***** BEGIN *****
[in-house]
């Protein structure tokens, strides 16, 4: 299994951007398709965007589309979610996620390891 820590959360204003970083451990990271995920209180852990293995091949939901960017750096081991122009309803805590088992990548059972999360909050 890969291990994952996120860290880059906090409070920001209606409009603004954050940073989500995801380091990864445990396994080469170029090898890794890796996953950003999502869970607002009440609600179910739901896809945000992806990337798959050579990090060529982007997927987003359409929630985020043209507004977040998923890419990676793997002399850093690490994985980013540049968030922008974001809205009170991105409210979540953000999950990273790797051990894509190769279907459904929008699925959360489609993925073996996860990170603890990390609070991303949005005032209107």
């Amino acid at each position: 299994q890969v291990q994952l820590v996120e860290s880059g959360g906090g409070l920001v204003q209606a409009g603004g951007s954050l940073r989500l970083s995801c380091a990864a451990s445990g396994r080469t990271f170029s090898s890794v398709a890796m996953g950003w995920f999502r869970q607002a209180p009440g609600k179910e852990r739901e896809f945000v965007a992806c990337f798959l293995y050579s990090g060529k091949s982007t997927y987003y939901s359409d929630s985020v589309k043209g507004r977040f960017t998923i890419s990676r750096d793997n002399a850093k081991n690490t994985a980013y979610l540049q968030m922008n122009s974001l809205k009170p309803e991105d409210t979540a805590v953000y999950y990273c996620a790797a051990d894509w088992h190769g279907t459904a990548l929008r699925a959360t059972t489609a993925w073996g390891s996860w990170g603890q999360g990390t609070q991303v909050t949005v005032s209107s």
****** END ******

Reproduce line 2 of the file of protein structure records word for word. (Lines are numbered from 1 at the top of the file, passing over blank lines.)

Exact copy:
């Protein structure tokens, strides 16, 4: 299994951007398709965007589309979610996620390891 820590959360204003970083451990990271995920209180852990293995091949939901960017750096081991122009309803805590088992990548059972999360909050 890969291990994952996120860290880059906090409070920001209606409009603004954050940073989500995801380091990864445990396994080469170029090898890794890796996953950003999502869970607002009440609600179910739901896809945000992806990337798959050579990090060529982007997927987003359409929630985020043209507004977040998923890419990676793997002399850093690490994985980013540049968030922008974001809205009170991105409210979540953000999950990273790797051990894509190769279907459904929008699925959360489609993925073996996860990170603890990390609070991303949005005032209107």